…we are reviewing the decision and are exploring all possible options to ensure the criminal law continues to address the significant harms that flow from prostitution to communities, those engaged in prostitution, and vulnerable persons.

It is unclear whether this statement inherently points to new legislation, or if it refers strictly to the already extensive Criminal Code provisions that protect from harmful forms of prostitution, such as exploitation and forced sex trade.

The eponymous Terri-Jean Bedford has posed an extensive and cheeky list of questions for Prime Minister Harper to consider prior to legislating prostitution. The list serves to advocate for the regulation of sex trade between consensual adults as arbitrary and fruitless. While extremely tongue-in-cheek, Bedford herself outlines the great difficulty that Parliament will have in 2014. Crafting criminal or regulatory legislation to govern prostitution is no simple task, and as Bedford has made clear, any new laws have the great potential to fail due to vagueness or repeating the mistakes of the newly repealed legislation.

The regulation of prostitution between consenting adults is often attacked as a violation of privacy, which is contrary to the trend towards keeping the state out of the bedrooms of its citizens. Moreover, it is unlikely that any future criminal laws will be successful in eradicating prostitution. Indeed, if the Conservative government is concerned with the harm that prostitution threatens to society, driving the industry underground and under the proverbial radar will only amplify the effects that the unconstitutional ss. 210(1), 212(1)(j), and 213(1)(c) were deemed by the SCC to propagate. Indeed, the SCC made it clear in Bedford that much of the harm of prostitution (which itself is not illegal, in a legal vacuum) comes from the historical backdoor regulation of the sex trade, and the tragic events surrounding Robert Pickton were even acknowledged with respect to client screening (para 157). As such, criminalization of johns or prostitutes themselves has the potential itself to threaten the safety of sex workers, and for the reasons in Bedford, may nonetheless be unconstitutional.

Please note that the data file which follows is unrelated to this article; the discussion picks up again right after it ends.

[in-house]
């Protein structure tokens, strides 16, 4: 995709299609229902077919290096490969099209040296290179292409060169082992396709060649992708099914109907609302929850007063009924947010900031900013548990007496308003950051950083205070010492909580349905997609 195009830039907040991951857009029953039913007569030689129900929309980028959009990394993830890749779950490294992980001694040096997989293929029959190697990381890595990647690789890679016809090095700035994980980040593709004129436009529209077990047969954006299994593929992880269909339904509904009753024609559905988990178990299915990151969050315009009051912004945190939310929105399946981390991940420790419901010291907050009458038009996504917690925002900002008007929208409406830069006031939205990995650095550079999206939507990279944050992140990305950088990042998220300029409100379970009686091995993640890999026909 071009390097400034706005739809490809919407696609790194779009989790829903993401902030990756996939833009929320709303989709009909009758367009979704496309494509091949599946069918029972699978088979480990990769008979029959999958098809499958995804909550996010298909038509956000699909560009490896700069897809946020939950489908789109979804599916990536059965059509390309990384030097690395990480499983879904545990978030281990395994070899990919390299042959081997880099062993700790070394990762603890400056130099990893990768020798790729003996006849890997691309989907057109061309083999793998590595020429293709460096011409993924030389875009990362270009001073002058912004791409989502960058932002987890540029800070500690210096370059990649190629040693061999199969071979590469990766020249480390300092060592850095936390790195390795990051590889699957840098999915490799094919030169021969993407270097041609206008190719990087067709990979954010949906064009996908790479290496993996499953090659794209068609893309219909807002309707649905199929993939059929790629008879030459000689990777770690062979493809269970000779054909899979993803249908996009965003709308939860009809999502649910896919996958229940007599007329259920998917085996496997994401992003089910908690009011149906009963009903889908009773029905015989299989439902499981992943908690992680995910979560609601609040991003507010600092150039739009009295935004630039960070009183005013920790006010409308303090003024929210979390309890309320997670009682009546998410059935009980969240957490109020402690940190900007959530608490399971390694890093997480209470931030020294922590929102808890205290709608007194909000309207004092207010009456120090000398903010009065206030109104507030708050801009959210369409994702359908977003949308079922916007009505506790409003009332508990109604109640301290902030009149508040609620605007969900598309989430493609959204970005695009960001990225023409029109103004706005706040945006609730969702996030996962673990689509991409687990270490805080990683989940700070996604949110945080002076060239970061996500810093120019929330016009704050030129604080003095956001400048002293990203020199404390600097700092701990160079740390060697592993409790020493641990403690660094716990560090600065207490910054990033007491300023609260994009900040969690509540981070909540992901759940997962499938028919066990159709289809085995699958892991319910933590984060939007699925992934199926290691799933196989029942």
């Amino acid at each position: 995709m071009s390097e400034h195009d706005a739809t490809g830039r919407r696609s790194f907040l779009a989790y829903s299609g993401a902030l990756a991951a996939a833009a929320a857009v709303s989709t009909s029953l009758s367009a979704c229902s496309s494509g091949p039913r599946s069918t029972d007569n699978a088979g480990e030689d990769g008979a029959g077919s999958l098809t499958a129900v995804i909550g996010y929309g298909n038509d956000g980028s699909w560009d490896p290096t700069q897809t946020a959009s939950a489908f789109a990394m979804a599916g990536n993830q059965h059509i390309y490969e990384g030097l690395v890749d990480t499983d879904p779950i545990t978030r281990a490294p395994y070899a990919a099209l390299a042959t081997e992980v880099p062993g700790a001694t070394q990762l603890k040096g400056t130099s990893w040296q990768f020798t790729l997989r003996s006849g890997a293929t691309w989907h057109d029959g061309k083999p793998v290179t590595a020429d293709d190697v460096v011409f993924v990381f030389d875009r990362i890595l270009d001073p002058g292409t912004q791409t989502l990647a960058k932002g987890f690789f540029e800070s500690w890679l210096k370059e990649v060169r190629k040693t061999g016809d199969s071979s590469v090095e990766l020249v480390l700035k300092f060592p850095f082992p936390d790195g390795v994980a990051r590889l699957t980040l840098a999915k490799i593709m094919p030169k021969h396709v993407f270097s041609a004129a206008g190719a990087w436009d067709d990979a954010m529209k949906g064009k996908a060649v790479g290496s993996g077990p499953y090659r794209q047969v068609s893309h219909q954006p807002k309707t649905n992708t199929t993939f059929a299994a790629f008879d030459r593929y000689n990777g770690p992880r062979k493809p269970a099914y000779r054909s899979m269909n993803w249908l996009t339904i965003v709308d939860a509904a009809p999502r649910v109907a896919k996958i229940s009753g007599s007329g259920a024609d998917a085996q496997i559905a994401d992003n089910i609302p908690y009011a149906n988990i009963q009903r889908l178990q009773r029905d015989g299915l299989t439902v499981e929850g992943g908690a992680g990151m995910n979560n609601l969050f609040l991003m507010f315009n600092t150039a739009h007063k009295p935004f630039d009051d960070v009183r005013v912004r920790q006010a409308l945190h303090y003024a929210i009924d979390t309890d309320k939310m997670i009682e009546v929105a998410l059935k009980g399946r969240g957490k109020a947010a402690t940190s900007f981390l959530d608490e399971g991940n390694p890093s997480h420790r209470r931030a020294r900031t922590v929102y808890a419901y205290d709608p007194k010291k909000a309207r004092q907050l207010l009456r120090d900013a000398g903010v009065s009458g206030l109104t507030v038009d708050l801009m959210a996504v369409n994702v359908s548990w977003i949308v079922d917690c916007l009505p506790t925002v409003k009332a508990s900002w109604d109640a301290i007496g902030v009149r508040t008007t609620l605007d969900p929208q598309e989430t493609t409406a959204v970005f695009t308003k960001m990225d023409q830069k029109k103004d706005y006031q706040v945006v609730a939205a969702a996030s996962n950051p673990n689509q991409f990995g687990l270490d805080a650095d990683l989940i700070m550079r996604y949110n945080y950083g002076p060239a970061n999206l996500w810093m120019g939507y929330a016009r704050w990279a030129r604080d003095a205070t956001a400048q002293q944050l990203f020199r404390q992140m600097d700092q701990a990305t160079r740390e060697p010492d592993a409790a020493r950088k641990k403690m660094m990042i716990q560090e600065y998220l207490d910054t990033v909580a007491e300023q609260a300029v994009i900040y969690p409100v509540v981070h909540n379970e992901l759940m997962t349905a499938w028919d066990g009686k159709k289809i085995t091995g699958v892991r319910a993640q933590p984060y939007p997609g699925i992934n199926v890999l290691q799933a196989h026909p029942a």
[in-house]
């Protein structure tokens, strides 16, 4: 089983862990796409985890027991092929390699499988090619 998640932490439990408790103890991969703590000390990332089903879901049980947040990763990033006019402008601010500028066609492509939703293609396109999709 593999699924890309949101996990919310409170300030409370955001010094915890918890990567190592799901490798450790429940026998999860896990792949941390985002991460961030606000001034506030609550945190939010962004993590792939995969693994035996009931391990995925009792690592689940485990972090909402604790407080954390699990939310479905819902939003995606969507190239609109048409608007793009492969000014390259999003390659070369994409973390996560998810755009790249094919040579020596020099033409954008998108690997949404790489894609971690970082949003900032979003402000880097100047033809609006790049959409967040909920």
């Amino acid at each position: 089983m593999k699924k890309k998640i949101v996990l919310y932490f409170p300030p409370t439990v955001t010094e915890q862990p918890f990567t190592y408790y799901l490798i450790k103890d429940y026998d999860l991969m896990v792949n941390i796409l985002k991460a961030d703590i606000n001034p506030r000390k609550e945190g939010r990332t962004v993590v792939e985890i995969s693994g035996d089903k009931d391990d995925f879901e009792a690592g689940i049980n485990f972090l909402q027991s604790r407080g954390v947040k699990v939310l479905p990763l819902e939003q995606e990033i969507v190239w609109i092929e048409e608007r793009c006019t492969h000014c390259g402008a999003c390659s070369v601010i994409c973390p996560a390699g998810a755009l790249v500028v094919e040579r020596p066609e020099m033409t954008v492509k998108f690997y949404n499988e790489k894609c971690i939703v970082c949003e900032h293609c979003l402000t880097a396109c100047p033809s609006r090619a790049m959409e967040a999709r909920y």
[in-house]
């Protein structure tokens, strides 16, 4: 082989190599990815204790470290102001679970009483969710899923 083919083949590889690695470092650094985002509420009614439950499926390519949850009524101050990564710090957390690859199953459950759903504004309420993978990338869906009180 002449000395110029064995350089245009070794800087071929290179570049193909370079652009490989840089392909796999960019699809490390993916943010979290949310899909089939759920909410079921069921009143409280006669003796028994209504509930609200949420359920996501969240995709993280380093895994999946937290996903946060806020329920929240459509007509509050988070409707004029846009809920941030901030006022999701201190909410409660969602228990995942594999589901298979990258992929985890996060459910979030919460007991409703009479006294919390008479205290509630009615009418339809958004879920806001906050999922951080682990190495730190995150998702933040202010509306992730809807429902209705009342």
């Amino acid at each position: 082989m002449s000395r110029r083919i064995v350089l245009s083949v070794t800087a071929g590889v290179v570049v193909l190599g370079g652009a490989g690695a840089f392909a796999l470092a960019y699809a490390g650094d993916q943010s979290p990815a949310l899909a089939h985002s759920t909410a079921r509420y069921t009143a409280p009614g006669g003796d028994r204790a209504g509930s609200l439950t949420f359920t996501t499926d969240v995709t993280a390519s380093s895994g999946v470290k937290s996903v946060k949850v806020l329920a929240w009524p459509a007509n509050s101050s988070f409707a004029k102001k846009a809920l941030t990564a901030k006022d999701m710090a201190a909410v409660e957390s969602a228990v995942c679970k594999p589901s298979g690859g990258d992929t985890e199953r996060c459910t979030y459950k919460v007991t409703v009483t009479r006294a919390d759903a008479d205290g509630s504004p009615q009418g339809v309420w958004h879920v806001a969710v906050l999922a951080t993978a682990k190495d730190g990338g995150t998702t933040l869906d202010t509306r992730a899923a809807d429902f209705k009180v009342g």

[filed: Appeal Watch Charter Constitutional Law Criminal Code Criminal Law Human Rights]

2 Responses to “Poking the Bear? SCC Leaves Prostitution in Hands of Parliament, Striking Down Harmful Laws in Bedford

  1.               Nolan

     

    So what is stopping, politics aside, the government from simply criminalizing the underlying act of prostitution? While Bedford explicitly avoids answering the question of whether prostitution itself is legal, its reasoning places significant weight on the fact that the laws in question specifically regulate the manner in which prostitution can be provided legally. To wit:

    [87] Second, even accepting that there are those who freely choose to engage in prostitution, it must be remembered that prostitution — the exchange of sex for money — is not illegal. The causal question is whether the impugned laws make this lawful activity more dangerous. An analogy could be drawn to a law preventing a cyclist from wearing a helmet. That the cyclist chooses to ride her bike does not diminish the causal role of the law in making that activity riskier. The challenged laws relating to prostitution are no different.